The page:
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Translated by Darryl Sterk
A writer embarks on an epic quest in search of his missing father’s stolen bicycle and soon finds himself caught up in the strangely intertwined stories of Lin Wang, the oldest elephant who ever lived, the soldiers who fought in the jungles of South-East Asia during the Second World War and the secret worlds of the butterfly handicraft makers and antique bicycle fanatics of Taiwan.
The Stolen Bicycle is both a majestic historical novel and a profound, startlingly intimate meditation on memory, family and home.
‘A work of astonishing energy, in which Wu beautifully touches on loss, life and death, fate and destiny, establishing emotional connections between memory and objects, and between the natural world and war…a novel that provides comfort and reconciliation from a wounded past.’
‘The novel, inspired by his love for bicycles and Taiwanese history, brings readers back to a simpler time when life moved more slowly and people spent more time face-to-face with friends and neighbors. Riding a bike allowed people to appreciate and digest the details of the world around them.’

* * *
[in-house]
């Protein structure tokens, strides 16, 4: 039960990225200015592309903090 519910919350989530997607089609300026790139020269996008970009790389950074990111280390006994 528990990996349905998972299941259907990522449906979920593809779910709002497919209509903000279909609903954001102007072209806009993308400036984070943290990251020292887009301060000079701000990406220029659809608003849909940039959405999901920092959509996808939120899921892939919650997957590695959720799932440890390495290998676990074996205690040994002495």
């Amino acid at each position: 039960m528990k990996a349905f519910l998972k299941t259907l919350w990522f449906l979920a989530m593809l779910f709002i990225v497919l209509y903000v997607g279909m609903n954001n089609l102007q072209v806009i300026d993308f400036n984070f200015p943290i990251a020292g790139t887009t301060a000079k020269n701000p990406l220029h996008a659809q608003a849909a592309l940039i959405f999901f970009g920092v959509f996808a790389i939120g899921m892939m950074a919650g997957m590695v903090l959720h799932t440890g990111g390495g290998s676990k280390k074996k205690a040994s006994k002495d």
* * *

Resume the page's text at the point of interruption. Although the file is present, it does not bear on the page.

‘A profoundly moving novel, such is the power of words and depth of feeling by Taiwanese author Wu Ming-Yi…He turns events into linguistic gold with his poetic, dreamlike language.’
‘A visionary ride through flame-scorched lands and machine-clutching trees and metamorphoses into metal and earth…“World is crazier and more of it than we think,/Incorrigibly plural”, Louis MacNeice wrote…Multiply that by 10 or so and you get some sense of Wu’s astonishing, often-affecting kaleidoscope.’
‘Unusual insights and vividly observed detail abound in this witty and sensitive story.’
‘The authors uses conversation, flashbacks of memory, war diaries, memoir and voice recordings to create a network of literary tributaries in bringing together this ambitious, far-reaching narrative that touches so many unique aspects of Taiwan’s history, culture, development and influences.‘
‘An entrancing, multi-faceted elegy…[Ming-Yi writes with] a poet’s approach…Full of painful, wonderful beauty.’